My take: IBM buys Unica and what that means

A lot of people are talking about IBM buying Unica and what it means to Enterprise Marketing Management.  I know there is a lot of bashing going on about this deal – there is no bashing here.  Only some honest perspective from someone who has been inside IBM.   As a former IBMer, Unica expert and marketer by trade, I think most of the stuff out there is missing a number of points and does not remotely consider the acquisition’s depth and breadth.

1.  IBM is the largest Unica implementation (I think…), but while that gives us perspective, it does not give IBM a delivery model translating the internal capability outward. While IBM has done that in cases, the business model for sending marketers into the field to do campaign building, user adoption and knowledge transfer is not proven. And not likely. It is fairly challenging to free up Marketing resources to do consulting work.  In the short term, expect the model to rely on Unica professional services (which has been shrinking) and partners (like my employer covalent marketing – where our team has 100% project success on Unica implementations across our careers…)

2. You need to examine where in the software portfolio Unica ends up. Unica has to sit in a software sales stack – that’s just IBM’s way of allocating revenue,  people and support.  While most outsiders would see Unica it in its own vein, and it might grow to that (it might not be big enough to warrant it now), it was not bought for the Business Analytics and Optimization (BAO) side of the house (who are trying to own the marketing relationships).  It will sit closer to the web stack.  Most people say – oh, Core Metrics – a narrow assumption.  Try iLog and Websphere Commerce and Web Management and Social Media apps as well.  Connecting Unica to those pieces is where the big money sits.  Being able to detect and trigger campaign events to parties of one – bring it on…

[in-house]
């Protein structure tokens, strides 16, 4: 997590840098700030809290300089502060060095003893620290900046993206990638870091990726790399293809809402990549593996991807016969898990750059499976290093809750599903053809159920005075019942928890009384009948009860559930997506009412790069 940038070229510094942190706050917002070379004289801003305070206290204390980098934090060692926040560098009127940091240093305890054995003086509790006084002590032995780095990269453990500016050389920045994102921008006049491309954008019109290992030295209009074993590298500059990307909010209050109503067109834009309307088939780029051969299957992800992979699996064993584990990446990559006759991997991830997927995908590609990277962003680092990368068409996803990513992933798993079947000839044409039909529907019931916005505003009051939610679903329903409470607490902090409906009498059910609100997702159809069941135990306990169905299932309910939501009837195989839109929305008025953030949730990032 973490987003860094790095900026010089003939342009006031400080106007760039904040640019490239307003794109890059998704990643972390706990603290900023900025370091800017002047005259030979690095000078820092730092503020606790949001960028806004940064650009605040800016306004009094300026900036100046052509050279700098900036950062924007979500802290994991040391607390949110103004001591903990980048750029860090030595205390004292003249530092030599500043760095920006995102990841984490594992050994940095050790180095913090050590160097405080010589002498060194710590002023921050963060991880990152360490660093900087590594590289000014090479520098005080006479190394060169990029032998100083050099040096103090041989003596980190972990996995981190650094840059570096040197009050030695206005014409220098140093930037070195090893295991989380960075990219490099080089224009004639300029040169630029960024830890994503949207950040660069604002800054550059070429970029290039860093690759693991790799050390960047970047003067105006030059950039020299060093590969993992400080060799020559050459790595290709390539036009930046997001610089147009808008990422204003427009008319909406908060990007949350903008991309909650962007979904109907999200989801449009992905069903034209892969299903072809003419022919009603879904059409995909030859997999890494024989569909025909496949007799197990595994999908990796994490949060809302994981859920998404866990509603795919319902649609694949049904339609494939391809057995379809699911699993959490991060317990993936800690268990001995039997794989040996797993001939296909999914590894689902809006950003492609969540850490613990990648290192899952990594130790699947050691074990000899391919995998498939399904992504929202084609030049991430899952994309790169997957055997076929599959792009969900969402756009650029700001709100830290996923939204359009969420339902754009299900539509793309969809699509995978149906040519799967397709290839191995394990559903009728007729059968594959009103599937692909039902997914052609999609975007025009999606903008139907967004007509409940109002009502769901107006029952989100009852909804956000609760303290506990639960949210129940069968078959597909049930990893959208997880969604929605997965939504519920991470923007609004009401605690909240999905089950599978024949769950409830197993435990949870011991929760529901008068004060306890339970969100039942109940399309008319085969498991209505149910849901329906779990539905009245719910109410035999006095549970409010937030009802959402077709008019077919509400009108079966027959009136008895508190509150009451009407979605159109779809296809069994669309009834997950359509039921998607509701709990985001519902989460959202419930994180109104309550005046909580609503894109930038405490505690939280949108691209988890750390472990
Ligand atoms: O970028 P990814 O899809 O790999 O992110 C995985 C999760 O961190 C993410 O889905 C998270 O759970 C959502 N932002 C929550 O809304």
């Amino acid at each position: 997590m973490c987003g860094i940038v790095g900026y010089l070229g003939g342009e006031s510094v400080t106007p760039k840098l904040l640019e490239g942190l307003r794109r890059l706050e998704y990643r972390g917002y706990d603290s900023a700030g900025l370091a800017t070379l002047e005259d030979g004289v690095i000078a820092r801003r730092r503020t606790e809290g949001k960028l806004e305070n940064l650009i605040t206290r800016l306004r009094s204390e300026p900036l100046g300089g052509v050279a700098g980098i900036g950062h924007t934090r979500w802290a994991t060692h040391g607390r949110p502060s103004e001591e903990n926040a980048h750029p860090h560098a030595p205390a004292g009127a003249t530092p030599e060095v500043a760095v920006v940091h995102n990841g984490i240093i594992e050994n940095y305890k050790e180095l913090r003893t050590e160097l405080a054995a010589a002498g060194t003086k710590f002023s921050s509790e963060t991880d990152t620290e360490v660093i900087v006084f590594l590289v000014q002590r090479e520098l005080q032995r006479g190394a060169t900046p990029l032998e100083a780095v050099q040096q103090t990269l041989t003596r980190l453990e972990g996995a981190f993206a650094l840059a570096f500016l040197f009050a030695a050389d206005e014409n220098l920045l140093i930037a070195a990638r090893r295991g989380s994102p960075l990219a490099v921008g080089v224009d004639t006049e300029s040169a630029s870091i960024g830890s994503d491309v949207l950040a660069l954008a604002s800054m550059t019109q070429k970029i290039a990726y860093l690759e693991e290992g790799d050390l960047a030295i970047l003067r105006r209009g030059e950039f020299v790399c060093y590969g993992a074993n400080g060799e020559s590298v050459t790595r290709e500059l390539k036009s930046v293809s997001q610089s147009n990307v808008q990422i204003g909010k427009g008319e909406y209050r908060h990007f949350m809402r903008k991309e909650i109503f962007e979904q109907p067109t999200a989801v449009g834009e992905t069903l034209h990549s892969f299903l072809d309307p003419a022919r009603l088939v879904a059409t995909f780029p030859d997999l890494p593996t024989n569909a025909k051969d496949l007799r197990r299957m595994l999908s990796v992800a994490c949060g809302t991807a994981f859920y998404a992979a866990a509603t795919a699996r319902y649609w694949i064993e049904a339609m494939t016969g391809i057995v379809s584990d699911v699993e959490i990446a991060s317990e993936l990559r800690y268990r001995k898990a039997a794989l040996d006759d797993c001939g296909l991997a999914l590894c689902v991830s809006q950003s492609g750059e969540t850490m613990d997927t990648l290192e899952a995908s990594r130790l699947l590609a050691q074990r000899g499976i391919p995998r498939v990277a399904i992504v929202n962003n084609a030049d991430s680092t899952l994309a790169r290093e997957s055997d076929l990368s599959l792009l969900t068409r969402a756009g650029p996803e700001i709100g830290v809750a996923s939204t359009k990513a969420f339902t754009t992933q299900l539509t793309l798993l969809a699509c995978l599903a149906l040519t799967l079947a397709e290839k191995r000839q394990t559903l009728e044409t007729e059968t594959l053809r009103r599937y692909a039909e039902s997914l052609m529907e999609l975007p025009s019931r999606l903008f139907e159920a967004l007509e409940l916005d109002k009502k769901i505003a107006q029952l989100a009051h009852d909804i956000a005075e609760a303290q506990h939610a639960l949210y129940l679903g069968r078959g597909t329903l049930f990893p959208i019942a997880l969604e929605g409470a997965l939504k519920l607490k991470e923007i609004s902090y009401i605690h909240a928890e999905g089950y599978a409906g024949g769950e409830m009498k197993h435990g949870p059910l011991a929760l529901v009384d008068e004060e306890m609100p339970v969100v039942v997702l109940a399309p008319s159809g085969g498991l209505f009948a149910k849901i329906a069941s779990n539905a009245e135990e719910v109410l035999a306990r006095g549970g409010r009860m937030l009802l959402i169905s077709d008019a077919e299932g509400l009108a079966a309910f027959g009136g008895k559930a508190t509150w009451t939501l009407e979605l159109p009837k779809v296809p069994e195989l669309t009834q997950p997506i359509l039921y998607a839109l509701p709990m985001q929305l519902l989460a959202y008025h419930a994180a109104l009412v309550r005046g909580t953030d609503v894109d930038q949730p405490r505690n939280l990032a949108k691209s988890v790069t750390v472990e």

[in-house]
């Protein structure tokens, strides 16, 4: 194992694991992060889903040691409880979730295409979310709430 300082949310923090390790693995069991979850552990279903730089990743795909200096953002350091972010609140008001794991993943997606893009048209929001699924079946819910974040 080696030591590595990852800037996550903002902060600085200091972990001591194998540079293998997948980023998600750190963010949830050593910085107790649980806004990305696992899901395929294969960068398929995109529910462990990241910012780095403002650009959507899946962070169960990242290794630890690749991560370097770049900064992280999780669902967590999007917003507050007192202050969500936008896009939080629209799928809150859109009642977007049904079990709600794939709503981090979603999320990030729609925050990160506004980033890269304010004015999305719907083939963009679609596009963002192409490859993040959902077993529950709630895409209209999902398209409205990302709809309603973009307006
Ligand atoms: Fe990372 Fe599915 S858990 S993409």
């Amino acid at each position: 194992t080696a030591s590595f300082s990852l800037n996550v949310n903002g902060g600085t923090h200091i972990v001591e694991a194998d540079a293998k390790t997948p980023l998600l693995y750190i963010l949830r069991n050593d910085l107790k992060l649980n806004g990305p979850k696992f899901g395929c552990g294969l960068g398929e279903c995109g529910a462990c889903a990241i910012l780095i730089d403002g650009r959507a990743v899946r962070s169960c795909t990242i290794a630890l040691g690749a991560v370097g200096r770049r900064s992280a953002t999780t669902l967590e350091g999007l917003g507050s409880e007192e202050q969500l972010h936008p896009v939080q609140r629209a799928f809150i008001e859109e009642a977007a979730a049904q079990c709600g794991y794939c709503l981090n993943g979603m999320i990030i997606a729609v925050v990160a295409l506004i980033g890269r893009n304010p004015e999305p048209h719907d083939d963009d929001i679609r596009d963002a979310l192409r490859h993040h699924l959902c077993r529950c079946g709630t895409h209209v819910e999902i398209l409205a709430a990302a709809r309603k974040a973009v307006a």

You’ll likely see more blending on Unica Campaign Reporting and Dashboarding through Cognos (which has received a platform overhaul and looks pretty good now).  You won’t see SPSS and Unica Model/Optimize try to duke it out.  That will likely take place in the background, and I am not predicting who wins.  However, SPSS is the probably the stronger functionality wise, even if it is not for the *average* marketer.    I just hope the average marketer (not the average modeler) is considered.

This even gets to a smarter planet approach, my friends.  What happens when sensors detect that a power grid is likely to be reaching brownout stages?  Is there a way to alert those affected via SMS, TV messaging, phone call, email?  Now, there is…

Unica’s Universal Dynamic Interconnect means it can easily connect to a lot of platforms – and middleware – without a great deal of re-architecting…that will help it gain traction in the portfolio faster.

3. Unica’s largest implementer of EMM globally? Accenture. Enough said.

4. This deal changes Unica’s ability to get into Managed Business Process Services – for both small and mid tier clients. Given the initial IBM Red Pill acquisition, which was a MBPS acquisition, this functionality could expand outsourcing capabilities.  Now, Unica has been promoting these types of partnerships rather heavily, including at the Marketing Summit earlier this year.   A lot of the data and database service providers can see this as a threat or a promise (Experian, Acxiom, Harte Hanks, Merkle).    They can benefit from getting earlier alignment with IBM in terms of the right portfolio depth.  For them, it’s not about servers and software.  Its about data exchange and integration…they need to look at IBM as a new and different marketing partner.  IBM is not interesting in owning data, simply helping to make its management and usage better.  (Or at least heretofore it has not been interesting in owning data…)